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Parsing html text.  RSS feed

 
Tad Dicks
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I have to write a class that will parse some html input (that's programmatically generated) and will put items that logically belong in lists into lists. Such as if something starts with:
A. or 1. or (1) or (a) or a.

assume the start of a list and then try to pick up lists inside of lists. The main difficulty I see is with ending a list, since these lists are inside of larger documents. The class/program is going to have to make some best guesses. I'm just wondering if there isn't already something out there similiar and if not whats the best way to tackle the problem.

-Tad
 
Jody Brown
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Without seeing a sample of the html you are attempting to parse, my suggestions are a bit more limited, but off of the top of my head, you could consider the following. If your lists are stored in regular html structures (dropdown boxes, html lists etc) you could tokenise the tags (the <option> and </option> tags in a select box for example) and extract the strings between the two tokens for storage in your Java data structure. Or, alternatively, you could write a utility class that searches for common identifiers in a list , the likes of which you gave examples of, using the String.indexOf() method to search for opening and closing brackets, and then extracting the rest of the string from that point onwards for storage.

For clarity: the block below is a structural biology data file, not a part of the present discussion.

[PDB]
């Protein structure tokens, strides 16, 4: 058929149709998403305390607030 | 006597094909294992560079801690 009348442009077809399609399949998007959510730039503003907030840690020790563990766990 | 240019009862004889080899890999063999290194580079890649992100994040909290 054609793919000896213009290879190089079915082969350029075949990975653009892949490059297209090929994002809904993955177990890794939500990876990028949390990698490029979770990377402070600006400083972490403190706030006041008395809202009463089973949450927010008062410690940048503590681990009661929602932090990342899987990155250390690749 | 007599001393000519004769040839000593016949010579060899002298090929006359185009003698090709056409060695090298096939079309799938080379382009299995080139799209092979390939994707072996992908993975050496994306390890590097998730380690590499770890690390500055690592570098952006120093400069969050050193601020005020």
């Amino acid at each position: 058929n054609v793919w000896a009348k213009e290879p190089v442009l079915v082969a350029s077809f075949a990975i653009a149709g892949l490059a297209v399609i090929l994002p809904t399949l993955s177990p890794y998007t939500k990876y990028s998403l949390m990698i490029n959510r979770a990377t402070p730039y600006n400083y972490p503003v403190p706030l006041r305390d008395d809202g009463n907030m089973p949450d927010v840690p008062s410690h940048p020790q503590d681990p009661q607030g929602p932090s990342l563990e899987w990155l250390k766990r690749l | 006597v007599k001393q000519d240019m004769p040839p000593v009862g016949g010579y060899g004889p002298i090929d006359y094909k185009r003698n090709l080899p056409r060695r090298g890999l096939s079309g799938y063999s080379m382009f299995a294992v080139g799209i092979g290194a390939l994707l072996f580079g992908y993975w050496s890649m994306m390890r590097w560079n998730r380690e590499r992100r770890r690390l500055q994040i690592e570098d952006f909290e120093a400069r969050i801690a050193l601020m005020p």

Hope this helps.
 
Tad Dicks
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Unfortunately the html doesn't include things like drop down boxes etc. Most of it is tagged in p's, span, and div tags (and table tags). I was thinking along the same lines finding the indexOf for the list starts charSequences.

-Tad
 
Jody Brown
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Well, tokenising might still be worth considering. You can tokenise at any level, and use for examle the <p> and </p> tags to grab everything between a paragraph. The same goes for the <table> and </table> tags. This might cut out a lot of the fluff before you get down to the dirty job of parsing the strings using indexOf. This might be useful if you have nested lists - you are liable to run into some processing overheads if your lists are nested fairly deeply, espeically if you use the likes of recursion to dig down into them automatically.
 
Tad Dicks
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I think I'm going to delve into using the Pattern/Matcher classes to do it... the span/para etc tags show up everywhere in the text, splitting things in some odd places.


-Tad
 
It is sorta covered in the JavaRanch Style Guide.
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